heritage listing for Dickson aerodrome

There’s a plaque in the Dickson Library that marks the site of Canberra’s first aerodrome.

The aerodrome operated from March 1924 to November 1926 in what was then open fields to the north of Canberra.

Using today’s Dickson, the aerodrome was situated with its eastern edge across part of the present-day Dickson shops, it extended east to the western half of the Dickson playing fields and then south into what is now the suburban streets of middle Dickson. The actual landing area was within this greater site, being east of the Dickson pool and centered on what is now Section 72 Dickson.

At least 34 RAAF flights landed on the grassy field at Dickson to carry out aerial surveying and mapping for the Federal Capital Commission.

In recognition of this historic site, a joint heritage nomination is being made by the National Trust of Australia (ACT) and No. 3 Squadron Royal Australian Air Force Association, for the last tangible remnants of the aerodrome.

A central ring marker and two of the lockspit boundary markers are believed to be buried beneath the surface and are therefore archaeological remains.

There is no other tangible evidence of the aerodrome and the heritage nomination seeks to preserve these last remnants and have the site recognised for its part in early Canberra.

A significant layer to this nomination is to increase the recognition of a tragedy on this aerodrome. On February 11, 1926, a RAAF plane carrying a pilot and observer crashed – being Canberra’s first fatal air crash.

They had been on a mission to survey the Murrumbidgee and were flying in from Richmond when they crashed on the north-west corner of the aerodrome. That crash site is now the corner of Downer near the intersection of Antill and Cowper Streets.

The pilot, Philip Mackenzie Pitt, had trained at Duntroon. He was killed on impact and was buried at Queanbeyan’s Riverside cemetery. The observer and aerial photographer was William Edward Callander. He was pulled from the plane but later died of his injuries and was buried at St John’s Church Reid.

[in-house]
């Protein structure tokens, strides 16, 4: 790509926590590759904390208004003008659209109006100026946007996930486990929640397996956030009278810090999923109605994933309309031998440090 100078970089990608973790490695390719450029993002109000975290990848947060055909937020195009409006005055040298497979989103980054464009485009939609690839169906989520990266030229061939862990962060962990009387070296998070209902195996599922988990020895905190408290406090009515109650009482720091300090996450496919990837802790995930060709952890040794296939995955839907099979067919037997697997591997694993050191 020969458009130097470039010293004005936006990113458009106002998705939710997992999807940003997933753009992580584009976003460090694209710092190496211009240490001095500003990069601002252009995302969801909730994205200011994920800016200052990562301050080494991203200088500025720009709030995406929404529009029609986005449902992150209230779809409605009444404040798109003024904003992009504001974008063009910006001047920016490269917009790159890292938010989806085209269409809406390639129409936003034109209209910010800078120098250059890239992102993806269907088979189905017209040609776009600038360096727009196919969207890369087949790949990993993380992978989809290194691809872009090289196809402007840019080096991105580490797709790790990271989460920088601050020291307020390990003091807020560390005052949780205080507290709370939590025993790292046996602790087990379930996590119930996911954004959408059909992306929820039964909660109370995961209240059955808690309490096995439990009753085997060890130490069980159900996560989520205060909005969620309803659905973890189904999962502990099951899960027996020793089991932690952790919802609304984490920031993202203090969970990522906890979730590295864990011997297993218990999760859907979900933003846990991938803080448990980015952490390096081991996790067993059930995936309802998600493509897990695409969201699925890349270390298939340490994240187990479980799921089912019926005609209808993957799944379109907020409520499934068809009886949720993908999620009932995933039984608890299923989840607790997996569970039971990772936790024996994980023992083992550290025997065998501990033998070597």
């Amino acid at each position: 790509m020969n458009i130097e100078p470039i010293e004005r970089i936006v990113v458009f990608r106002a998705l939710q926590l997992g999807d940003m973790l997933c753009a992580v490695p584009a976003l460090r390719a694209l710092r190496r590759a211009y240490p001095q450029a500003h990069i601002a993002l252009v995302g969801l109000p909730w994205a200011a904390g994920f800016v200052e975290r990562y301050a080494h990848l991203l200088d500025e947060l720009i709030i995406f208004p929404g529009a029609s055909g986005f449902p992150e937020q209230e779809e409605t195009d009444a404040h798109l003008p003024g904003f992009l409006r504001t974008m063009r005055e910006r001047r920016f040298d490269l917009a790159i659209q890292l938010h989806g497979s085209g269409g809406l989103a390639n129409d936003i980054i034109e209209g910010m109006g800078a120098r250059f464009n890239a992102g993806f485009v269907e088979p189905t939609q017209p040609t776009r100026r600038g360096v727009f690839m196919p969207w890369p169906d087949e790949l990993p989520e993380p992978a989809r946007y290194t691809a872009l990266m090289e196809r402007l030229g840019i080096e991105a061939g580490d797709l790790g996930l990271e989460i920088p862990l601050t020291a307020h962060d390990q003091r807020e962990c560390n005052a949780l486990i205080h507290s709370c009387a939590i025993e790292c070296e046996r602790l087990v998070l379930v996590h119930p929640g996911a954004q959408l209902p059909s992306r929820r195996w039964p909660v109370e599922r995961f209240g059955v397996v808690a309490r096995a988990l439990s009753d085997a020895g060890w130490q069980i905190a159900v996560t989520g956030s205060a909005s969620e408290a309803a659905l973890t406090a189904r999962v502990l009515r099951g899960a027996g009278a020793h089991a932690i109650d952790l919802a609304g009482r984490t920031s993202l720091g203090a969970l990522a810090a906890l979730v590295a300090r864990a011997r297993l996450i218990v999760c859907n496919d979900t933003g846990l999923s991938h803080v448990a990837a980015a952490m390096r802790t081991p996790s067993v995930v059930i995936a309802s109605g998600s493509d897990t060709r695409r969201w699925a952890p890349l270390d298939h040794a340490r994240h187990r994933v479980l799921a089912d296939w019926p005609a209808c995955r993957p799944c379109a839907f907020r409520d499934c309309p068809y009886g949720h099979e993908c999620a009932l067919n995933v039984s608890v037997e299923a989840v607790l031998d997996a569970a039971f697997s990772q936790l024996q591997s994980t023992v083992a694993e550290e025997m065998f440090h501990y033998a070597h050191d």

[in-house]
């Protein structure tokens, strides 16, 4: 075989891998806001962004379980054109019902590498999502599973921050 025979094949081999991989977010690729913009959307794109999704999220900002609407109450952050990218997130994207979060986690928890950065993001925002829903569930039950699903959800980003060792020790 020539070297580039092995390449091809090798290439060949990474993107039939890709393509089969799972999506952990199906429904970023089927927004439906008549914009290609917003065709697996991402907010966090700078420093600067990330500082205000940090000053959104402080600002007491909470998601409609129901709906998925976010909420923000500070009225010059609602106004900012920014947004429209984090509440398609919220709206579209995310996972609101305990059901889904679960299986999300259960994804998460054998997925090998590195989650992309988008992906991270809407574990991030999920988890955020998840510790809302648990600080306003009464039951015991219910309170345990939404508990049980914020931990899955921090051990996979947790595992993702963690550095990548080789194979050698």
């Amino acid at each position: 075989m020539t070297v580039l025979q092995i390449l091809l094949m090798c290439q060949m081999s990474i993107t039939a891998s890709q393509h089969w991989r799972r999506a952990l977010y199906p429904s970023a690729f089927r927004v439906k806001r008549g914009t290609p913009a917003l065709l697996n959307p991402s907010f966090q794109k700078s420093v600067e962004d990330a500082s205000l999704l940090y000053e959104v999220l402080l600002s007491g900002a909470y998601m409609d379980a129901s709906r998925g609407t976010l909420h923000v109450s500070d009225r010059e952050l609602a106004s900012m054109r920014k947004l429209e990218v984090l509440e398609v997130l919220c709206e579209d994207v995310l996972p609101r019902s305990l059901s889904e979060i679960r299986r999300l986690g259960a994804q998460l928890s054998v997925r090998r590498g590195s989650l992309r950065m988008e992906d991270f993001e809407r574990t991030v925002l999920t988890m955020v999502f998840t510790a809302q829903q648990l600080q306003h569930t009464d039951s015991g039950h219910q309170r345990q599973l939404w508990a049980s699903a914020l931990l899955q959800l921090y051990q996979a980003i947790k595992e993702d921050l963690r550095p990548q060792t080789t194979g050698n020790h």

As Canberra grows and changes, it is important that sites and events that are part of the city’s heritage are recognised and something put in place for generations to come to easily access the information and be able to locate any tangible objects relating to our city’s history.

For this heritage nomination, a big thanks goes out to Jane Goffman of the Dickson Residents Group who has done a huge amount of research to bring all the many pieces of information and photographs together to form the nomination.

Thanks also to the National Trust of Australia (ACT) for its support of the research and for submitting the heritage nomination in partnership with No. 3 Squadron Royal Australian Air Force Association.

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This article was originally published online with City News

Paul Costigan is an independent commentator and consultant on the visual arts, photography, urban design, environmental issues and everyday matters.

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